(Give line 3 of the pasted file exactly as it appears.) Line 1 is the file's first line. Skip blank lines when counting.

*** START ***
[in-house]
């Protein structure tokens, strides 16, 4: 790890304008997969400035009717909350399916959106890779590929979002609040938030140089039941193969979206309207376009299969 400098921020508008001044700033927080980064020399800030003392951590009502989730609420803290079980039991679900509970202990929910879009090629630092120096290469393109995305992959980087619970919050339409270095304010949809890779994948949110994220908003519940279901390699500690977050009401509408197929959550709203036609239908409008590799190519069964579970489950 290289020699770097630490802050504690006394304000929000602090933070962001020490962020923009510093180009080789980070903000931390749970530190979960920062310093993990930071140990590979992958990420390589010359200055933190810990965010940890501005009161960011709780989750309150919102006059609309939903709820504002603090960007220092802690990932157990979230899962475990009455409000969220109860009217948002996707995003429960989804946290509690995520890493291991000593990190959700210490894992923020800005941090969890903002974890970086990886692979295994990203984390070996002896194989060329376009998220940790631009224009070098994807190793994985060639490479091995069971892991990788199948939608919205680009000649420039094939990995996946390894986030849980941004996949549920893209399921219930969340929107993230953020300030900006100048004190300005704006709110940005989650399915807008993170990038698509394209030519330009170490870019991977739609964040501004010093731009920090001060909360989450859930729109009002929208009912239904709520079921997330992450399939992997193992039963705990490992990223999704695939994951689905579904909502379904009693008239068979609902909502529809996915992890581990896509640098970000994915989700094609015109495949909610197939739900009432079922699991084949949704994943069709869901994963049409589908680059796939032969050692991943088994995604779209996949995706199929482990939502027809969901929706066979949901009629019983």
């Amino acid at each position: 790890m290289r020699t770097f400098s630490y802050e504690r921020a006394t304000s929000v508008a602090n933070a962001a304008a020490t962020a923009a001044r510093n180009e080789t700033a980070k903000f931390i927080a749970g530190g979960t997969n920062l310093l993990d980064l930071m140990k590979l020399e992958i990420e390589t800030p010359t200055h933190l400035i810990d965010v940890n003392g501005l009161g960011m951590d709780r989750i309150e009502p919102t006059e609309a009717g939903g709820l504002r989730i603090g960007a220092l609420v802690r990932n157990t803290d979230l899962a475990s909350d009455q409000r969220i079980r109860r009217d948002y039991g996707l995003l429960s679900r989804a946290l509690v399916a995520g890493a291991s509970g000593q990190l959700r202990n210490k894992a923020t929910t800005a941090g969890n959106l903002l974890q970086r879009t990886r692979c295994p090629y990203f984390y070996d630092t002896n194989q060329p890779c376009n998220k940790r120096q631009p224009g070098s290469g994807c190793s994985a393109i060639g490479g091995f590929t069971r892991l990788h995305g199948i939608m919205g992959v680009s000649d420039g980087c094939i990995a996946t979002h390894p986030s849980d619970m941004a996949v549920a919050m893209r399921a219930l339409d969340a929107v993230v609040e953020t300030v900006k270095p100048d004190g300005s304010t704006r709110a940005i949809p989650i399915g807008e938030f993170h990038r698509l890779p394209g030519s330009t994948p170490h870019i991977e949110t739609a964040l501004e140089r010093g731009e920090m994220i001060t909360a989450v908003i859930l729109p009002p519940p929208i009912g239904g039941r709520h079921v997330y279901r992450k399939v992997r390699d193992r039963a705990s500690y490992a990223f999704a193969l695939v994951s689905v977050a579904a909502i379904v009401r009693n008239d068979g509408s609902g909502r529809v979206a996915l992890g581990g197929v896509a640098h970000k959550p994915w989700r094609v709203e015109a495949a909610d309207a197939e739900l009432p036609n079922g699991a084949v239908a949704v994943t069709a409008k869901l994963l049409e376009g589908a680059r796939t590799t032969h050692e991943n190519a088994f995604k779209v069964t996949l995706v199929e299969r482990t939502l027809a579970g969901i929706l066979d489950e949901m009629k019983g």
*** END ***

């Amino acid at each position: 790890m290289r020699t770097f400098s630490y802050e504690r921020a006394t304000s929000v508008a602090n933070a962001a304008a020490t962020a923009a001044r510093n180009e080789t700033a980070k903000f931390i927080a749970g530190g979960t997969n920062l310093l993990d980064l930071m140990k590979l020399e992958i990420e390589t800030p010359t200055h933190l400035i810990d965010v940890n003392g501005l009161g960011m951590d709780r989750i309150e009502p919102t006059e609309a009717g939903g709820l504002r989730i603090g960007a220092l609420v802690r990932n157990t803290d979230l899962a475990s909350d009455q409000r969220i079980r109860r009217d948002y039991g996707l995003l429960s679900r989804a946290l509690v399916a995520g890493a291991s509970g000593q990190l959700r202990n210490k894992a923020t929910t800005a941090g969890n959106l903002l974890q970086r879009t990886r692979c295994p090629y990203f984390y070996d630092t002896n194989q060329p890779c376009n998220k940790r120096q631009p224009g070098s290469g994807c190793s994985a393109i060639g490479g091995f590929t069971r892991l990788h995305g199948i939608m919205g992959v680009s000649d420039g980087c094939i990995a996946t979002h390894p986030s849980d619970m941004a996949v549920a919050m893209r399921a219930l339409d969340a929107v993230v609040e953020t300030v900006k270095p100048d004190g300005s304010t704006r709110a940005i949809p989650i399915g807008e938030f993170h990038r698509l890779p394209g030519s330009t994948p170490h870019i991977e949110t739609a964040l501004e140089r010093g731009e920090m994220i001060t909360a989450v908003i859930l729109p009002p519940p929208i009912g239904g039941r709520h079921v997330y279901r992450k399939v992997r390699d193992r039963a705990s500690y490992a990223f999704a193969l695939v994951s689905v977050a579904a909502i379904v009401r009693n008239d068979g509408s609902g909502r529809v979206a996915l992890g581990g197929v896509a640098h970000k959550p994915w989700r094609v709203e015109a495949a909610d309207a197939e739900l009432p036609n079922g699991a084949v239908a949704v994943t069709a409008k869901l994963l049409e376009g589908a680059r796939t590799t032969h050692e991943n190519a088994f995604k779209v069964t996949l995706v199929e299969r482990t939502l027809a579970g969901i929706l066979d489950e949901m009629k019983g």